I’ve had the new Olympus 100-400mm f/5-6.3 (B&H | Amazon) for a few days now, and I finally was able to take it out and photograph some wildlife. I took the lens, paired with my E-M1X, to Blandford Nature Center, where I knew I’d see at least a few animals.

While a lot of photographers will think this is a great birding lens, it’s a great, affordable choice for anyone photographing any type of wildlife.

Does the new Olympus 100-400mm hold up to the hype? Photo by Cathy Seaver.

First impressions

One of my favorite Olympus lenses is the 300mm f/4 PRO. The sharpness and compression combines to create some really stellar image quality, whether you’re photographing landscape details or alligators in Costa Rica.

With the 100-400mm, Olympus took the footprint of the 300mm and put its optics into a telephoto zoom body, providing a versatile reach to photographers. While it’ll undoubtedly be compared to the Lumix 100-400mm, the Olympus version certainly holds its own and is very similar.

The lens feels great and well-balanced in the hands, on both my E-M1X and E-M1 Mark III cameras. The zoom ring was a little slow in my opinion, but nothing you can’t get used to. The fact that the lens protrudes as much as it does when zoomed in might look a little strange to the everyday observer, but it doesn’t take long to get used to.


  • Aperture: f/5 – f/22
  • Minimum focus distance: 4.27 feet / 1.3 meters
  • Optical design: 21 elements / 15 groups
  • Diaphragm blades: 9, rounded
  • Image stabilization: Yes
  • Filter size: 72mm
  • Dimensions: 3.4 x 8.1 inches
  • Weight: 2.46 pounds


During my time using the Olympus 100-400mm, I was pretty impressed with what it could do. Focusing was pretty fast and, for the most part, spot on. It was able to keep up with burst shooting (as long as I could follow my subject’s movements). Images were crisp and of great quality.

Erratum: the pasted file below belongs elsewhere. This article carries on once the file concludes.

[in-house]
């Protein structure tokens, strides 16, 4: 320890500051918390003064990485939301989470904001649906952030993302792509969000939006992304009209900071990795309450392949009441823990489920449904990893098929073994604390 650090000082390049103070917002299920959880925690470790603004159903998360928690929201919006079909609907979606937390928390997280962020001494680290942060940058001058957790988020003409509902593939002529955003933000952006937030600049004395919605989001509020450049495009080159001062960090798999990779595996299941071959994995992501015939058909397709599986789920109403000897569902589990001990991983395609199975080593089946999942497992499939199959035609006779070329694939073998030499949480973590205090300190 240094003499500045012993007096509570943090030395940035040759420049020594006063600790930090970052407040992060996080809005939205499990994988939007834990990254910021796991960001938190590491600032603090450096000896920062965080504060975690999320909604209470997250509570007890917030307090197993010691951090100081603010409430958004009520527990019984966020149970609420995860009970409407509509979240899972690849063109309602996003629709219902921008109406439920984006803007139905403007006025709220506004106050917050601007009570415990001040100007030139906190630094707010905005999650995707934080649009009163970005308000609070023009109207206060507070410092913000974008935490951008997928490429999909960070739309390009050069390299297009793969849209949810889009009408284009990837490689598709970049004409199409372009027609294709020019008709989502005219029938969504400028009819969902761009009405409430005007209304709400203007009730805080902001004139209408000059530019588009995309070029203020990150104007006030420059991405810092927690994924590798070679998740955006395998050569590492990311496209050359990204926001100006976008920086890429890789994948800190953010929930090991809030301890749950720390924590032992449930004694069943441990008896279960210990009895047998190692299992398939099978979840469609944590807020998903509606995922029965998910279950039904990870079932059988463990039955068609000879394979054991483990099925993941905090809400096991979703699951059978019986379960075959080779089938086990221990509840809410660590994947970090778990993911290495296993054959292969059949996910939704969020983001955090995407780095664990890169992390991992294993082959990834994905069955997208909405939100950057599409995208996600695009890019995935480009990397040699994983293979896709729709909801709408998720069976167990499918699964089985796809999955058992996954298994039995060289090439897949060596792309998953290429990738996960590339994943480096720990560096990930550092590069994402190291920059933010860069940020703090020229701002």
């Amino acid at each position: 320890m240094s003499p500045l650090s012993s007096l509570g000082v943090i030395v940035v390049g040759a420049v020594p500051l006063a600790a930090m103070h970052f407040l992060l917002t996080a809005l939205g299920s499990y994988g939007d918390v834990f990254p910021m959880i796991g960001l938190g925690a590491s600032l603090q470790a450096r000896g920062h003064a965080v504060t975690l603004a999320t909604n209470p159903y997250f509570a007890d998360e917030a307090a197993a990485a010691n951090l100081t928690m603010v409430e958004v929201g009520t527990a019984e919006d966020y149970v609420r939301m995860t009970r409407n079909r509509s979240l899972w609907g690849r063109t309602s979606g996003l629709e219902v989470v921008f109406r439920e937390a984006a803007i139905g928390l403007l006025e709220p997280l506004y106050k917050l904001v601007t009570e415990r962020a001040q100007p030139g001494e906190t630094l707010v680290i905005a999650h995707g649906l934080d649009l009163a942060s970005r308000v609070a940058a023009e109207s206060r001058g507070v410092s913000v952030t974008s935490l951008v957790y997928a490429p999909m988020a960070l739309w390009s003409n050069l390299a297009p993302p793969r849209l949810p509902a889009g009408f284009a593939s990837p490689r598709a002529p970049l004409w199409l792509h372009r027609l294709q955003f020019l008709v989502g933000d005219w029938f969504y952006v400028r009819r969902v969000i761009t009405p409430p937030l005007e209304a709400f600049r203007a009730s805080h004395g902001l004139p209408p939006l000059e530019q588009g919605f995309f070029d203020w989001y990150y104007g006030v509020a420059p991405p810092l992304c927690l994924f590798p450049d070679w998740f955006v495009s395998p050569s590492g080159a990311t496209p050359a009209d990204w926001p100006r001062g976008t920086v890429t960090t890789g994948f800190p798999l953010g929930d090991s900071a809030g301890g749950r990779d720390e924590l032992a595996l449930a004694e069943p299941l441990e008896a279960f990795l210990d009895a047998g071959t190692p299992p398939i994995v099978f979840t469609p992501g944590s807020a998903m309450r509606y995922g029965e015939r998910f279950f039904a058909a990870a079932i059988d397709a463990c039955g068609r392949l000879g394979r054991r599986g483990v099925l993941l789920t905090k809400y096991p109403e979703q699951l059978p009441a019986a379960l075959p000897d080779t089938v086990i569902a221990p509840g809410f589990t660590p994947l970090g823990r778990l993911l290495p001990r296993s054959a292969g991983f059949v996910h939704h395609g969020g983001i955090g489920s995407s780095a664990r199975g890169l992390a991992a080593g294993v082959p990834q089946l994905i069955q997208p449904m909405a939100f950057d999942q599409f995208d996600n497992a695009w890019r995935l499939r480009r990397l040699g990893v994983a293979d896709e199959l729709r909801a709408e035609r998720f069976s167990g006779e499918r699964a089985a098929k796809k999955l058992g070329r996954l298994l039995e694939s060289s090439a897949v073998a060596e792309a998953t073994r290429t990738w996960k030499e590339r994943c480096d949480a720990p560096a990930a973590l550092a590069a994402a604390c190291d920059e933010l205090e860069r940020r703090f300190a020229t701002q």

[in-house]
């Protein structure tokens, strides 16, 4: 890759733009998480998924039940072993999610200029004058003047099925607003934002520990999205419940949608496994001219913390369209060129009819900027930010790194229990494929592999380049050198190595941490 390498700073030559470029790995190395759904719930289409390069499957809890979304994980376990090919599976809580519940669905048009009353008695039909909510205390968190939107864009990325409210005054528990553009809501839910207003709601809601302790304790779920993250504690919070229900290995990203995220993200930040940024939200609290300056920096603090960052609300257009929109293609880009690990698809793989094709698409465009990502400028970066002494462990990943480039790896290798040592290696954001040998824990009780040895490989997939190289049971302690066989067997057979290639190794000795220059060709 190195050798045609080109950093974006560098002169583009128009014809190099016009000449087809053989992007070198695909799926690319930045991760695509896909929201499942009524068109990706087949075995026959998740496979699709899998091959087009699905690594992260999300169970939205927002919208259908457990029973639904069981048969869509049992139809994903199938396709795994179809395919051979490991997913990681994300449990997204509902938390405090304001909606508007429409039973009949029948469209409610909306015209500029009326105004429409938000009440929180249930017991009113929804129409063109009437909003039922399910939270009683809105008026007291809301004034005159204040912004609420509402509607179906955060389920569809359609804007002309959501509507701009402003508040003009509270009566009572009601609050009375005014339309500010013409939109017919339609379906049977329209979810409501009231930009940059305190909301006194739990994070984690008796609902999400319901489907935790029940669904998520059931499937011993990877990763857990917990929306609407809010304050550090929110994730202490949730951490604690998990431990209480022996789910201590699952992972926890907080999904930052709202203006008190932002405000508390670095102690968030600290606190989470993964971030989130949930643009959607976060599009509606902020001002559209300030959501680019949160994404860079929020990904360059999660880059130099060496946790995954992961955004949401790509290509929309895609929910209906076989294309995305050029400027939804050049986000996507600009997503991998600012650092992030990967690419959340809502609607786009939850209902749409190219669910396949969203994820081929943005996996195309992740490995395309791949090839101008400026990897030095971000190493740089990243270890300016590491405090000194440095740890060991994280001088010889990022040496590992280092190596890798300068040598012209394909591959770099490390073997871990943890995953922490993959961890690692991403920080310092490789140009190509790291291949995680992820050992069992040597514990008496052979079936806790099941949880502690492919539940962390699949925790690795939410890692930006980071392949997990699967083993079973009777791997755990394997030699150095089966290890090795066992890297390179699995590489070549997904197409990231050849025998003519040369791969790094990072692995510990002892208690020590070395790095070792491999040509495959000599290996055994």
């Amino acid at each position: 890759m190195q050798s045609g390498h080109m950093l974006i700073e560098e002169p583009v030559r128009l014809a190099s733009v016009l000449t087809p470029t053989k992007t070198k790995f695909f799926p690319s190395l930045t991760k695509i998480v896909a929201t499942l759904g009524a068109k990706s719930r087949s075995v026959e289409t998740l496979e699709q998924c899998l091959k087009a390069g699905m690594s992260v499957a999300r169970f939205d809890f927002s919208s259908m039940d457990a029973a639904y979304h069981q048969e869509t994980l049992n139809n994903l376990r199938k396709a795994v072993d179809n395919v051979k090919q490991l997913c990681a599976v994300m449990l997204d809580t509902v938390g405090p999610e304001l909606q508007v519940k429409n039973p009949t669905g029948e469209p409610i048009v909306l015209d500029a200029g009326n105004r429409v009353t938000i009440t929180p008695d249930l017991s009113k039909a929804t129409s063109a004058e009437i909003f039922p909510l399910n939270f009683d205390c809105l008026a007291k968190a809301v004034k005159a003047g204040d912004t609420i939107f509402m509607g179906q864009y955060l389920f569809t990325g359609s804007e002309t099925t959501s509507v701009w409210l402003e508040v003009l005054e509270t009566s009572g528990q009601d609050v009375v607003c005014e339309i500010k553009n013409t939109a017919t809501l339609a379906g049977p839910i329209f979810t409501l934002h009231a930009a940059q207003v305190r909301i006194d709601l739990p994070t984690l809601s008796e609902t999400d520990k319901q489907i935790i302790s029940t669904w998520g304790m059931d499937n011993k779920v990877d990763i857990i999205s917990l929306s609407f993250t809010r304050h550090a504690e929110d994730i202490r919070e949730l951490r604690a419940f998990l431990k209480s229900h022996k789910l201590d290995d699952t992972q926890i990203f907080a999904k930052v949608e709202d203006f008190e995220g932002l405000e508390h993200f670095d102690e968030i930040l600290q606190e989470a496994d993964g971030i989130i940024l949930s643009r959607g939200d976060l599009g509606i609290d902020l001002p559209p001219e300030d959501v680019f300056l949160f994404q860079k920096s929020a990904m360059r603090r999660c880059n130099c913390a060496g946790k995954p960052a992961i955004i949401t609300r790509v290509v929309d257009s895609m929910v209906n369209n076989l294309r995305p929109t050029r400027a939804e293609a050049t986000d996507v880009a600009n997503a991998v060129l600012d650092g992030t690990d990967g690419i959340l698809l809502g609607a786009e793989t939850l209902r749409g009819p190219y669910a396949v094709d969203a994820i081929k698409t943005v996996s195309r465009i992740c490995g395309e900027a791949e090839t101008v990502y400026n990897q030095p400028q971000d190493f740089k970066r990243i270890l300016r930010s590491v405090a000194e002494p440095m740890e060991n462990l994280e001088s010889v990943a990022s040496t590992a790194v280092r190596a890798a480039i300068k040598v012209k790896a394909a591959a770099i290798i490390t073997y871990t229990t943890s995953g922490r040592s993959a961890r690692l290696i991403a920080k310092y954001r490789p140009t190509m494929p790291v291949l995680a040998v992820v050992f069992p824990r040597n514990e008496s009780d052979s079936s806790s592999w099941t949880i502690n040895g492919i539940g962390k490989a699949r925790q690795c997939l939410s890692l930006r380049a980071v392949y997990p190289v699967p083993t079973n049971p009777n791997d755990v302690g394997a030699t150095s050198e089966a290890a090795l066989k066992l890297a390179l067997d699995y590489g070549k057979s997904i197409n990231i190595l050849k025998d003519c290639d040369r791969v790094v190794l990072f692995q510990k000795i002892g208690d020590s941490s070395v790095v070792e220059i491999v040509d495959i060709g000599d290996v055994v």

If you’re in the great outdoors with some decent light, the lens should have no problem hitting your targets. I photographed a couple of goats and other animals, and even as they moved around it focused very well, to the point where I thought I was photographing with a much more premium lens.

Focusing was a bit slower when there wasn’t as much light or contrast available, as shown below with these shots of a falcon and owl in their cages. It would often lock on the cages behind them for focus, instead of the birds. My hit rate in this scenario wasn’t quite as high as I had hoped for.

An instance where the focus locked on the back part of the cage, instead of the hawk.

Still, I was able to get some decent shots. Though, due to its f/5 maximum aperture, I had to really boost my ISO in those darker areas.

In terms of things like bokeh, I was pleasantly surprised. I talked earlier about the compression look you get with the 300mm f/4 PRO, and the 100-400mm rivals that look. For a micro four-thirds lens, it really looks quite artistic and blurs the background nicely, even at higher apertures.

Problems with focus and recompose?

One thing I did see was a potential issue using the center focus point to focus and recompose. I tried this experiment several times, at different apertures and focal lengths. When zoomed out completely to 100mm, it seemed to lose focus just ever so slightly while recomposing.

You’ll see what I mean in the photos below, where I focused on the front blackberry. The photo on the left is with the blackberry right in the center of the frame, with focus tack sharp. The photo on the right is once I recomposed the image. You’ll see that the focus didn’t follow that blackberry. Both of these were taken at 100mm at f/5.

I tried this with a few different focal lengths (which bumped up the aperture), and while it was still prevalent, it wasn’t as obvious an issue. Still, it’s something to keep in mind if you rely on focus and recompose like I do.

This is something I’ll be testing further in the coming weeks. Olympus has had issues with focus and recompose with past lenses, and they’ve fixed them relatively quickly via a firmware update. Here’s to hoping they do the same here.

The verdict

For me, it’s kind of a toss-up with this lens. The image quality is really nice, and it’s great to have a lens with the amount of reach that it has. If you’re a wildlife or bird photographer, it’s definitely something to consider.

But it falls a bit short for me when it comes to autofocus — primarily with the focus and recompose method. I might sound a bit old school saying that, but seeing a little softness in the photos when doing this is a bit disappointing. If they can fix that issue, this lens is a winner. And I think Billy would agree.